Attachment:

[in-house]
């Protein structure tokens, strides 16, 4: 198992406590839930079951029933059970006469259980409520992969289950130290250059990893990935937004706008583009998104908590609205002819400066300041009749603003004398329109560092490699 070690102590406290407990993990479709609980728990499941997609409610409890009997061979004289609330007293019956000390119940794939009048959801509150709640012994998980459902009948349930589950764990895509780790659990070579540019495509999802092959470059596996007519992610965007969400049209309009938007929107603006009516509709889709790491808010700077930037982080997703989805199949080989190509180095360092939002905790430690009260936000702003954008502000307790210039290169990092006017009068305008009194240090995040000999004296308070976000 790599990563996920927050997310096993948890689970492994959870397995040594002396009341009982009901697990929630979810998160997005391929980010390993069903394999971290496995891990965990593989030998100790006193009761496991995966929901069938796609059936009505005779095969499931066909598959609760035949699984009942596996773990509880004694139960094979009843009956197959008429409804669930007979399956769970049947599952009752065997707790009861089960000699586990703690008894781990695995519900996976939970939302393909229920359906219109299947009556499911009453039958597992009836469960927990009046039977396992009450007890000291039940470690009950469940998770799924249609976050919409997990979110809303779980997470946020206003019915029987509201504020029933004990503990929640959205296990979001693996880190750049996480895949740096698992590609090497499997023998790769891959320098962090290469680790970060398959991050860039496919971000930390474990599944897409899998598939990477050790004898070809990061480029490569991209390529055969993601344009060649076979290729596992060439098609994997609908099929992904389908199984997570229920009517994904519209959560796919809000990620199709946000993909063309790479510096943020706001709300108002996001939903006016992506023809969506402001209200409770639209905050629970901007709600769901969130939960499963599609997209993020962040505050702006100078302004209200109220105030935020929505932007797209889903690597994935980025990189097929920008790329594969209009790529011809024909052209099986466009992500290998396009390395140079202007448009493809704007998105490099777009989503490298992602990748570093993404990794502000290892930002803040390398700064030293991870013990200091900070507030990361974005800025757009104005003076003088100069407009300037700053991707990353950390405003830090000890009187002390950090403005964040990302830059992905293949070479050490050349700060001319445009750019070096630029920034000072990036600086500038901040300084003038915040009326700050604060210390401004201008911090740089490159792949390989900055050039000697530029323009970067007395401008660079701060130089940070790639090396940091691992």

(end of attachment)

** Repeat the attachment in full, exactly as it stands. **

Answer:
[in-house]
């Protein structure tokens, strides 16, 4: 198992406590839930079951029933059970006469259980409520992969289950130290250059990893990935937004706008583009998104908590609205002819400066300041009749603003004398329109560092490699 070690102590406290407990993990479709609980728990499941997609409610409890009997061979004289609330007293019956000390119940794939009048959801509150709640012994998980459902009948349930589950764990895509780790659990070579540019495509999802092959470059596996007519992610965007969400049209309009938007929107603006009516509709889709790491808010700077930037982080997703989805199949080989190509180095360092939002905790430690009260936000702003954008502000307790210039290169990092006017009068305008009194240090995040000999004296308070976000 790599990563996920927050997310096993948890689970492994959870397995040594002396009341009982009901697990929630979810998160997005391929980010390993069903394999971290496995891990965990593989030998100790006193009761496991995966929901069938796609059936009505005779095969499931066909598959609760035949699984009942596996773990509880004694139960094979009843009956197959008429409804669930007979399956769970049947599952009752065997707790009861089960000699586990703690008894781990695995519900996976939970939302393909229920359906219109299947009556499911009453039958597992009836469960927990009046039977396992009450007890000291039940470690009950469940998770799924249609976050919409997990979110809303779980997470946020206003019915029987509201504020029933004990503990929640959205296990979001693996880190750049996480895949740096698992590609090497499997023998790769891959320098962090290469680790970060398959991050860039496919971000930390474990599944897409899998598939990477050790004898070809990061480029490569991209390529055969993601344009060649076979290729596992060439098609994997609908099929992904389908199984997570229920009517994904519209959560796919809000990620199709946000993909063309790479510096943020706001709300108002996001939903006016992506023809969506402001209200409770639209905050629970901007709600769901969130939960499963599609997209993020962040505050702006100078302004209200109220105030935020929505932007797209889903690597994935980025990189097929920008790329594969209009790529011809024909052209099986466009992500290998396009390395140079202007448009493809704007998105490099777009989503490298992602990748570093993404990794502000290892930002803040390398700064030293991870013990200091900070507030990361974005800025757009104005003076003088100069407009300037700053991707990353950390405003830090000890009187002390950090403005964040990302830059992905293949070479050490050349700060001319445009750019070096630029920034000072990036600086500038901040300084003038915040009326700050604060210390401004201008911090740089490159792949390989900055050039000697530029323009970067007395401008660079701060130089940070790639090396940091691992």